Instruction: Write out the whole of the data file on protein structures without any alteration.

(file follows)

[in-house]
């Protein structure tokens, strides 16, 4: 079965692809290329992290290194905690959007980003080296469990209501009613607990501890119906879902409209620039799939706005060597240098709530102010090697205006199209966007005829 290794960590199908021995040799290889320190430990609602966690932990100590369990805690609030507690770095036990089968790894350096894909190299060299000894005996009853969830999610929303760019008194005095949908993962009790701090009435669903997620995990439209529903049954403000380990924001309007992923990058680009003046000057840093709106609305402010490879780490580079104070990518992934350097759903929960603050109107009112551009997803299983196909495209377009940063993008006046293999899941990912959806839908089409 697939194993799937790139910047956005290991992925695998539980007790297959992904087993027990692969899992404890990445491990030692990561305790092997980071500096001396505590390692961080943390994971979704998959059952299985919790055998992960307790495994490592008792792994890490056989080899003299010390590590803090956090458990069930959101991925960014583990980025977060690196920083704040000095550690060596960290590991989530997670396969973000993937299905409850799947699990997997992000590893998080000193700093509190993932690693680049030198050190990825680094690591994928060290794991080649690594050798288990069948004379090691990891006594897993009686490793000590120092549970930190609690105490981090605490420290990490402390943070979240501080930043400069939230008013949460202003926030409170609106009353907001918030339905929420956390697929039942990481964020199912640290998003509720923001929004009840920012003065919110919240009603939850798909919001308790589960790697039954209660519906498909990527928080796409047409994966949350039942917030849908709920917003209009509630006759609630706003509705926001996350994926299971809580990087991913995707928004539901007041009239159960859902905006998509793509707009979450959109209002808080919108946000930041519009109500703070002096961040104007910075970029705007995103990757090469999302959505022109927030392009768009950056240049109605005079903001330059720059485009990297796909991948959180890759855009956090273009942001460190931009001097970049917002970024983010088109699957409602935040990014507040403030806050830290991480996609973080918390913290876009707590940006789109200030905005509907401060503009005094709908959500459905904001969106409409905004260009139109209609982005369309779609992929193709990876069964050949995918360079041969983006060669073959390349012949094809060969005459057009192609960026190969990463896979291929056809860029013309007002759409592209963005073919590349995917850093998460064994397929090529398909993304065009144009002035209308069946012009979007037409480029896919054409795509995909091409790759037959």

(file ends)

[in-house]
């Protein structure tokens, strides 16, 4: 079965692809290329992290290194905690959007980003080296469990209501009613607990501890119906879902409209620039799939706005060597240098709530102010090697205006199209966007005829 290794960590199908021995040799290889320190430990609602966690932990100590369990805690609030507690770095036990089968790894350096894909190299060299000894005996009853969830999610929303760019008194005095949908993962009790701090009435669903997620995990439209529903049954403000380990924001309007992923990058680009003046000057840093709106609305402010490879780490580079104070990518992934350097759903929960603050109107009112551009997803299983196909495209377009940063993008006046293999899941990912959806839908089409 697939194993799937790139910047956005290991992925695998539980007790297959992904087993027990692969899992404890990445491990030692990561305790092997980071500096001396505590390692961080943390994971979704998959059952299985919790055998992960307790495994490592008792792994890490056989080899003299010390590590803090956090458990069930959101991925960014583990980025977060690196920083704040000095550690060596960290590991989530997670396969973000993937299905409850799947699990997997992000590893998080000193700093509190993932690693680049030198050190990825680094690591994928060290794991080649690594050798288990069948004379090691990891006594897993009686490793000590120092549970930190609690105490981090605490420290990490402390943070979240501080930043400069939230008013949460202003926030409170609106009353907001918030339905929420956390697929039942990481964020199912640290998003509720923001929004009840920012003065919110919240009603939850798909919001308790589960790697039954209660519906498909990527928080796409047409994966949350039942917030849908709920917003209009509630006759609630706003509705926001996350994926299971809580990087991913995707928004539901007041009239159960859902905006998509793509707009979450959109209002808080919108946000930041519009109500703070002096961040104007910075970029705007995103990757090469999302959505022109927030392009768009950056240049109605005079903001330059720059485009990297796909991948959180890759855009956090273009942001460190931009001097970049917002970024983010088109699957409602935040990014507040403030806050830290991480996609973080918390913290876009707590940006789109200030905005509907401060503009005094709908959500459905904001969106409409905004260009139109209609982005369309779609992929193709990876069964050949995918360079041969983006060669073959390349012949094809060969005459057009192609960026190969990463896979291929056809860029013309007002759409592209963005073919590349995917850093998460064994397929090529398909993304065009144009002035209308069946012009979007037409480029896919054409795509995909091409790759037959």